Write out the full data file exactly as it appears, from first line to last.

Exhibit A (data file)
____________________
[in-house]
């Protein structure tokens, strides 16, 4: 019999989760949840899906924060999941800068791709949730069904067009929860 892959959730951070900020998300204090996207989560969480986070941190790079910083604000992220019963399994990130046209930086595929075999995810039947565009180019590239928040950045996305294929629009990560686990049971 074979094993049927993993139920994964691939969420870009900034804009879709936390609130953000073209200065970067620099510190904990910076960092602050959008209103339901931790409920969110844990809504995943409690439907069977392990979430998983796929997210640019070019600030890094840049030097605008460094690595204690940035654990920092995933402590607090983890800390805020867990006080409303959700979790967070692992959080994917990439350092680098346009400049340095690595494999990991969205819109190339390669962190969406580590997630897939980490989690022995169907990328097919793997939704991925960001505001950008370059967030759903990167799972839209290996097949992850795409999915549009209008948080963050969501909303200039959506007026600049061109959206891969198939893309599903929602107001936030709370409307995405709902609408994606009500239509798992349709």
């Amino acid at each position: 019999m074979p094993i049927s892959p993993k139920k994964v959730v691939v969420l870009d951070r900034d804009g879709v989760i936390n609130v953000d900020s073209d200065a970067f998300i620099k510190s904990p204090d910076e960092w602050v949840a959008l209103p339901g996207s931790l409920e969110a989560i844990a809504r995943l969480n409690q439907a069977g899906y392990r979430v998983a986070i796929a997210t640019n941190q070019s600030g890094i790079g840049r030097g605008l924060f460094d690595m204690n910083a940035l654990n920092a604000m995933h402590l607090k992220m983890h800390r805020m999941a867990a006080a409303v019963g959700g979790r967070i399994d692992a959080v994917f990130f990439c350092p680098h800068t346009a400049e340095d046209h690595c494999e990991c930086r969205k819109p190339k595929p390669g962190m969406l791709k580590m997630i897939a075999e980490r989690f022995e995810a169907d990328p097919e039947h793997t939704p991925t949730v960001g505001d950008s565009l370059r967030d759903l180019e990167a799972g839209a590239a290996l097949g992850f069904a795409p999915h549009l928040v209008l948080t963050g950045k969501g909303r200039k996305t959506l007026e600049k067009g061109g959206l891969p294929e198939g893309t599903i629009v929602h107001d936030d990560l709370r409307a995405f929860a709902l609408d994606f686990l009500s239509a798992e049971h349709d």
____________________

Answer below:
[in-house]
């Protein structure tokens, strides 16, 4: 019999989760949840899906924060999941800068791709949730069904067009929860 892959959730951070900020998300204090996207989560969480986070941190790079910083604000992220019963399994990130046209930086595929075999995810039947565009180019590239928040950045996305294929629009990560686990049971 074979094993049927993993139920994964691939969420870009900034804009879709936390609130953000073209200065970067620099510190904990910076960092602050959008209103339901931790409920969110844990809504995943409690439907069977392990979430998983796929997210640019070019600030890094840049030097605008460094690595204690940035654990920092995933402590607090983890800390805020867990006080409303959700979790967070692992959080994917990439350092680098346009400049340095690595494999990991969205819109190339390669962190969406580590997630897939980490989690022995169907990328097919793997939704991925960001505001950008370059967030759903990167799972839209290996097949992850795409999915549009209008948080963050969501909303200039959506007026600049061109959206891969198939893309599903929602107001936030709370409307995405709902609408994606009500239509798992349709």
């Amino acid at each position: 019999m074979p094993i049927s892959p993993k139920k994964v959730v691939v969420l870009d951070r900034d804009g879709v989760i936390n609130v953000d900020s073209d200065a970067f998300i620099k510190s904990p204090d910076e960092w602050v949840a959008l209103p339901g996207s931790l409920e969110a989560i844990a809504r995943l969480n409690q439907a069977g899906y392990r979430v998983a986070i796929a997210t640019n941190q070019s600030g890094i790079g840049r030097g605008l924060f460094d690595m204690n910083a940035l654990n920092a604000m995933h402590l607090k992220m983890h800390r805020m999941a867990a006080a409303v019963g959700g979790r967070i399994d692992a959080v994917f990130f990439c350092p680098h800068t346009a400049e340095d046209h690595c494999e990991c930086r969205k819109p190339k595929p390669g962190m969406l791709k580590m997630i897939a075999e980490r989690f022995e995810a169907d990328p097919e039947h793997t939704p991925t949730v960001g505001d950008s565009l370059r967030d759903l180019e990167a799972g839209a590239a290996l097949g992850f069904a795409p999915h549009l928040v209008l948080t963050g950045k969501g909303r200039k996305t959506l007026e600049k067009g061109g959206l891969p294929e198939g893309t599903i629009v929602h107001d936030d990560l709370r409307a995405f929860a709902l609408d994606f686990l009500s239509a798992e049971h349709d």